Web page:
UK criticised for approving pesticide that harms bees and pollinators
- Agriculture ,
- Biodiversity ,
- Pollution & Waste Management
The UK government is to allow farmers to use a bee-harming pesticide on crops this year, despite it being banned in the EU.
Defra agreed to the National Farmers Union’s application to use neonicotinoid insecticides on sugar beet seeds. Neonicotinoids are known to wash off seeds and be absorbed by wildflowers, through which they poison bees and other pollinators. They also travel through the soil and pollute rivers, harming mayflies and other aquatic invertebrates.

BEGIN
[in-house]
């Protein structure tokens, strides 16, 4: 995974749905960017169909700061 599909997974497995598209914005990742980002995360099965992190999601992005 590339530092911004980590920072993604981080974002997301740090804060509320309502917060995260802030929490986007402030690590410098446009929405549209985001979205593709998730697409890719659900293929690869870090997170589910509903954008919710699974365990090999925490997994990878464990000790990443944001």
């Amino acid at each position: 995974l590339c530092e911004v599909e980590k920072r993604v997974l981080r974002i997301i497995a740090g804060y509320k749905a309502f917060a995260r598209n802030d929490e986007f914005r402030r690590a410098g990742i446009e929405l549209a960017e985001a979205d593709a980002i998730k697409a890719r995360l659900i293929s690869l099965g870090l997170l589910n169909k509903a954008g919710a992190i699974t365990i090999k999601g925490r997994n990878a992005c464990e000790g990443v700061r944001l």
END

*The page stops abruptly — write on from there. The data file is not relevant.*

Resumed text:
Defra said that farmers must try to prevent harm to bees and other pollinators by destroying flowers “in and around sugar beet crops”, and it’s not clear how the proposal will prevent neonicotinoids getting into rivers. As recently as 2016, the River Waveney was acutely and chronically polluted with neonicotinoid insecticides that had washed off sugar beet seeds.
A similar application in 2018 was refused after the Expert Committee on Pesticides advised that the proposal would harm bees, birds, mammals and aquatic insects.
“This is an environmentally-regressive decision by Defra,” said Matt Shardlow, CEO at conservation organisation Buglife. “The new question is how will increased use of herbicides on field margins and hedgerows add to the onslaught being experienced by insect populations.”
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